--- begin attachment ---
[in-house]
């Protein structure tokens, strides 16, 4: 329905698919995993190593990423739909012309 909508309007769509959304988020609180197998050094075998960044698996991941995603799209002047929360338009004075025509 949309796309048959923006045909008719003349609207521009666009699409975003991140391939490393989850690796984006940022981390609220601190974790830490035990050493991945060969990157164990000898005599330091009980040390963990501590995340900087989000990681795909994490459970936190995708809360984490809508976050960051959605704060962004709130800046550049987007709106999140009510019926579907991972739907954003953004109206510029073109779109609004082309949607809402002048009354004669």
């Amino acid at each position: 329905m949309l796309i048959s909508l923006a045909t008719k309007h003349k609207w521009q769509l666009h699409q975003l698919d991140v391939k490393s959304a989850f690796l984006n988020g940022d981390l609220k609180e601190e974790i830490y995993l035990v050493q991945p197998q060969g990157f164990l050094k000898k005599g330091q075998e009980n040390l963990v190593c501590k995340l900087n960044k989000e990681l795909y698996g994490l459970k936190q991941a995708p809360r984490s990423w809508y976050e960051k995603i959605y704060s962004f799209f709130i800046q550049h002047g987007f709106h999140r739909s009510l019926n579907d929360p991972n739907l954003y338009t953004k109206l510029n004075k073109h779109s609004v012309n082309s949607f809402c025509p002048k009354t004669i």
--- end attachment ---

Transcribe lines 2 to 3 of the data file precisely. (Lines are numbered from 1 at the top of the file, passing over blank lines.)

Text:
């Protein structure tokens, strides 16, 4: 329905698919995993190593990423739909012309 909508309007769509959304988020609180197998050094075998960044698996991941995603799209002047929360338009004075025509 949309796309048959923006045909008719003349609207521009666009699409975003991140391939490393989850690796984006940022981390609220601190974790830490035990050493991945060969990157164990000898005599330091009980040390963990501590995340900087989000990681795909994490459970936190995708809360984490809508976050960051959605704060962004709130800046550049987007709106999140009510019926579907991972739907954003953004109206510029073109779109609004082309949607809402002048009354004669």
């Amino acid at each position: 329905m949309l796309i048959s909508l923006a045909t008719k309007h003349k609207w521009q769509l666009h699409q975003l698919d991140v391939k490393s959304a989850f690796l984006n988020g940022d981390l609220k609180e601190e974790i830490y995993l035990v050493q991945p197998q060969g990157f164990l050094k000898k005599g330091q075998e009980n040390l963990v190593c501590k995340l900087n960044k989000e990681l795909y698996g994490l459970k936190q991941a995708p809360r984490s990423w809508y976050e960051k995603i959605y704060s962004f799209f709130i800046q550049h002047g987007f709106h999140r739909s009510l019926n579907d929360p991972n739907l954003y338009t953004k109206l510029n004075k073109h779109s609004v012309n082309s949607f809402c025509p002048k009354t004669i």